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ERESSOS (Ancient city) LESVOS
  The name Eresos has its roots in mythology. Macar or Macareus, the mythical leader of the Pelasgian people, was the first founder and king of Lesbos. Perhaps this is why Homer called Lesbos "Makaria". According to mythology, Makar had five daughters: Mytilene, Issa, Antissa, Methymna and Arisbe after whom the five cities were named. The King also had four sons: Kydrolaus, Neandros, Leuchippus and Eresus. Eresos was named after the latter who was the city's first king.
  Historical Overview
  The first settlers of Eresus in the pre-hellenic times were probably the Pelasgians, while major population shifts of the hellenic, Aeolian, Ionian and Dorian tribes took place during the 11th and 9th century Β.C. The city of Eresus was built on the present-day coastal location of Skala Eresos by the Achaean or seafaring Aeolian settlers.
  A multitude of scattered ruins all over the ancient city indicate the brilliant and majestic constructions that once existed: the Agora, the Stadium, the Theatre and the Prytaneum. The city was an important centre of trade and its fine products reached as far as Egypt. Apart from trade and shipping the city's population also took to the cultivation of the land. Eresus barley and sesame seed were amongt the finest, and this accounts for the ear of barley, the emblem which appears on the first coins of Eresus.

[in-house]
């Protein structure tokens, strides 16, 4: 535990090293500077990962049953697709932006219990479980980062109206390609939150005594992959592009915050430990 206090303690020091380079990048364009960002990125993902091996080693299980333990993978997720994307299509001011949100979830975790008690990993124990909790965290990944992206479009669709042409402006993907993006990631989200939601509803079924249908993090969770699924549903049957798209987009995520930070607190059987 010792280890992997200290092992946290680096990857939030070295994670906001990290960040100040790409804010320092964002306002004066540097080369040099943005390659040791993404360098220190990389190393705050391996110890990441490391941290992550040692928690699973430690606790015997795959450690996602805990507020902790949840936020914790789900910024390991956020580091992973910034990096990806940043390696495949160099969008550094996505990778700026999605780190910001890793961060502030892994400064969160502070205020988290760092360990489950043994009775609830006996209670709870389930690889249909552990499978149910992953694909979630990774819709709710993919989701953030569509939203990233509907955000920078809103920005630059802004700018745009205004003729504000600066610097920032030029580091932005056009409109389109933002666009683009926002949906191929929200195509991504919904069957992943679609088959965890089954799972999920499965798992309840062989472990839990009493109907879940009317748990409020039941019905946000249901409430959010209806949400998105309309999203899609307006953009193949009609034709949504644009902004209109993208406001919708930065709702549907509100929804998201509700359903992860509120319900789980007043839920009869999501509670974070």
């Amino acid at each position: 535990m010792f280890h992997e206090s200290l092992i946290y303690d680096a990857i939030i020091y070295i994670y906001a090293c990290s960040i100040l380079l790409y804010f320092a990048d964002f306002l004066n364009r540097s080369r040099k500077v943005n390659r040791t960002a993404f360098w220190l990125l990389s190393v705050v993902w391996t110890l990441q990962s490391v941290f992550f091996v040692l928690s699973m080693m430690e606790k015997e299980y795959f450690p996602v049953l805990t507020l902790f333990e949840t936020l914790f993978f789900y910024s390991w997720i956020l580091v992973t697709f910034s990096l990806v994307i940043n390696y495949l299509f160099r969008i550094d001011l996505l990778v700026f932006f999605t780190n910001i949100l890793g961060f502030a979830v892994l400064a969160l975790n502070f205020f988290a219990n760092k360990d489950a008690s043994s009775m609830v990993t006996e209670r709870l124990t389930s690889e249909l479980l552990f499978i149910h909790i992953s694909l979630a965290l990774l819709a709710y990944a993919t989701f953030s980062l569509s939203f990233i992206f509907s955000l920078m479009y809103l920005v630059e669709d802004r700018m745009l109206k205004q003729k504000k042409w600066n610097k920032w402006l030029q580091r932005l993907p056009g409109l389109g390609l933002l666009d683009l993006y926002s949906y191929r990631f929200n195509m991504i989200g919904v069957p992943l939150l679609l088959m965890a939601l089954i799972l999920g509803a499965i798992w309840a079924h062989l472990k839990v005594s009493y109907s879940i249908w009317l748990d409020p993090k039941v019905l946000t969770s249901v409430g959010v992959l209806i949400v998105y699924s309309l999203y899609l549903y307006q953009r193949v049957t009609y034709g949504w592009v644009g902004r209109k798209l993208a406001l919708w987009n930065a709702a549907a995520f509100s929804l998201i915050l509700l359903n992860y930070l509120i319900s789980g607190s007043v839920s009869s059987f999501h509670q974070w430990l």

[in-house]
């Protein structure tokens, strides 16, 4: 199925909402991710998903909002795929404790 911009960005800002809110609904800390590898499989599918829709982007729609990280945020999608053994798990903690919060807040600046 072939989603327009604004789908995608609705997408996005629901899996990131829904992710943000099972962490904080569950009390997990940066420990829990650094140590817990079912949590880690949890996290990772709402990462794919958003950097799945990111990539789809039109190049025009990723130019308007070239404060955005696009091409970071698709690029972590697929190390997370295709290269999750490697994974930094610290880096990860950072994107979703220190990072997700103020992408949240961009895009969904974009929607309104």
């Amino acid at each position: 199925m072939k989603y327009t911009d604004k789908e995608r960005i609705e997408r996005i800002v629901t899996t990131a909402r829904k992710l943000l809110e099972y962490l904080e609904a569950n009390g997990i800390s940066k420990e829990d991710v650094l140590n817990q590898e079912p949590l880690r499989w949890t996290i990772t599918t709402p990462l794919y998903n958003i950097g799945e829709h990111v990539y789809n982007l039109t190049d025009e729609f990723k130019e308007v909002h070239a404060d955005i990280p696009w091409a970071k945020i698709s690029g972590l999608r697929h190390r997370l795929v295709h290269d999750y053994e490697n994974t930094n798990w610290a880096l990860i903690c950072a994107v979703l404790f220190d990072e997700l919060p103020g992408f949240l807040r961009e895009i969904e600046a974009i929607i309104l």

In 540 Β.C. Eresus was forced under Persian vassalage. The Persians turned the naval force of Eresus to their advantage during their expeditions.
  Thoughout the long struggle between the two great powers, Athens and Sparta, Eresus repeatedly ranged itself on one side of the battlefield or the other and finally acceded to the 2nd Athenian Alliance in 377 B.C. In the years that followed, the town experienced political instability and the tyrants began to play an important role.
  Duing the Roman Times, Eresus knows particular prosperity, however during the Byzantium it suffers the consequences of the Piracy of the Saracens, the Venetians etc, who plunder Lesbos. In 1462 Lesbos falls into the hands of the Turks and during the 17th century Eresos relocates to the midlands, to the north-east of the old city and at a distance of 4 kilometres from the coastline.
  In 1821, the first year of the Greek war of Independence, Eresos becomes associated with a major naval tour de force, the first of the war for freedom. Liberation arrives in 1912 and the beautiful town follows the fate of the rest of the island and is at last incorporated in the national body (Modern Greece).
  Coins of the city
  It seems that Eresus minted its own coins which bore the inscription OF ERESUS. However there is another coin as well, portraying the whole body or just the head of Sappho. This is ample evidence that confirms Sappho did indeed originate from Eresus. Yet, the representative coin of the city was a coin which depicted a spike of wheat on one side, a symbol of cereal productivity, and the head of Hermes or Apollo on the other side, which once again clearly indicates the worship of Hermes and Apollo.
  This extract is cited October 2004 from the URL below, which contains images